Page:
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Tag: paradigm


New paradigms are discovered by asking questions that can’t be answered.

Old paradigms are kept in place by insisting on answers that can’t be questioned.

On framing and schema

We live in interesting times. Times of transition, involving the collapse of an old order and the shift to a new paradigm. Such transitions are often mistaken for technological changes or revolutionary shifts in material conditions. Actually they are neither. Paradigm shifts are fundamentally always shifts of perception, that is, shifts in the way we perceive reality and therefore in the way we act in the world.

Therefore, to understand a paradigm shift we need to understand how perceptions of reality can be modulated and altered at scale. In other words, we need to understand the mechanics of perception. In this lecture I discuss the concepts of schema and frames as the building blocks of the mechanics of perception. I examine the way framing can be used to alter perceptions and discuss the case of Edward Bernays’ Torches of Freedom campaign.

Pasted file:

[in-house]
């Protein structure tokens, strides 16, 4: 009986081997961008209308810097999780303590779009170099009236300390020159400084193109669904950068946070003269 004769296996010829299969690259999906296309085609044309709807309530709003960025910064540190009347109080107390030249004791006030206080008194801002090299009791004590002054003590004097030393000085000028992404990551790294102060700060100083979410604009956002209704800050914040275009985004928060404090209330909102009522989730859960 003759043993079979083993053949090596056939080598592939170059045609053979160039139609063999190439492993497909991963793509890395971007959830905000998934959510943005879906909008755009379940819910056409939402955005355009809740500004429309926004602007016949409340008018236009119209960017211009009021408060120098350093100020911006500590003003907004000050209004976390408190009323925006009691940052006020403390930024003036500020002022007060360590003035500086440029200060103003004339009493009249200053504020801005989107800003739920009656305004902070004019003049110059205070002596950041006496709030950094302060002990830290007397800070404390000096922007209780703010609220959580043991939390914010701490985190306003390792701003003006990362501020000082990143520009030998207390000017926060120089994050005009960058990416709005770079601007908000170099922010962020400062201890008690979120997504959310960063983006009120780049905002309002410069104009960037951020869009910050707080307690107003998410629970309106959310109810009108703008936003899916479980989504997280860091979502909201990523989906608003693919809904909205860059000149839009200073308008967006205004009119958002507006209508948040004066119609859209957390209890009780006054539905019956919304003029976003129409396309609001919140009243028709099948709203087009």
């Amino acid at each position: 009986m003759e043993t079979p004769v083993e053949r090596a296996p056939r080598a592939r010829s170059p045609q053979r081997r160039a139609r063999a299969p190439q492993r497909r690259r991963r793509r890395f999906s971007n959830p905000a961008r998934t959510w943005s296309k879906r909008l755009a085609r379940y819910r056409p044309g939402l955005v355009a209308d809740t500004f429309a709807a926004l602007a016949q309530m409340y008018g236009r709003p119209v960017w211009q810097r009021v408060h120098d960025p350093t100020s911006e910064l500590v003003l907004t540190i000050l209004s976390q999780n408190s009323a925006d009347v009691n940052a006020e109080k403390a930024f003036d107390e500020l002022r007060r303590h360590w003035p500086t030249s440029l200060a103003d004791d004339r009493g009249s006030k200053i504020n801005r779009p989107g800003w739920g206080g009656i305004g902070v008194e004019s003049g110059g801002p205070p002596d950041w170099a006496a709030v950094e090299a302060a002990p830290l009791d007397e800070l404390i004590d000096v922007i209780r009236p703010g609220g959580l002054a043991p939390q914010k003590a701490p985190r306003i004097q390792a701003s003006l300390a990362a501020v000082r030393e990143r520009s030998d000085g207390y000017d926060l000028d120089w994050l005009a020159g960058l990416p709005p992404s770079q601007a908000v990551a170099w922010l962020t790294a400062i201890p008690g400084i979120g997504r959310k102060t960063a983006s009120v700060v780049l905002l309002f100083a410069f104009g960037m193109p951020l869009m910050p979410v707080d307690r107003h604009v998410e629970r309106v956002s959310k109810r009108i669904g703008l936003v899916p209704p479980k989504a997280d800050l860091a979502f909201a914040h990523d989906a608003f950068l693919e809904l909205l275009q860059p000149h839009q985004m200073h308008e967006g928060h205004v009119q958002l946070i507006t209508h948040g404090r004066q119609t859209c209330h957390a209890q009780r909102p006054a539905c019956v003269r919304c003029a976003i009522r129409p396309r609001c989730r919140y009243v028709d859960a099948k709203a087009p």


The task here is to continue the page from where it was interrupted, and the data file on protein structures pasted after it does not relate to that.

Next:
Paradigm Shifts

You better start believing in paradigm shifts Miss Turner, because you’re in one.

Here’s a lecture I recorded recently, discussing the concept of paradigms and the process of paradigm shifts. I discuss paradigm shifts based on Thomas Kuhn’s The Structure of Scientific Revolutions, though my focus is on a more general understanding of the process, involving awareness of change and the key mechanics of the phase transition from one paradigm to another. I also use Jordan Hall’s excellent short essay On Thinking and Simulated Thinking to illustrate how paradigm shifts necessitate a phase transition in thinking about and orienting ourselves in a given reality.

I think the year 2020 so far bears the marks of a massive socio-political-economic phase transition to a new paradigm, and that the mid 2020s will be unrecognizable to someone from 1996 or 2006.

There is a story that when Zhou Enlai, the late premier of China under Mao, visited France for the first time in the 1950s he was asked what he thinks of the French Revolution. His answer was ‘It’s too early to say.’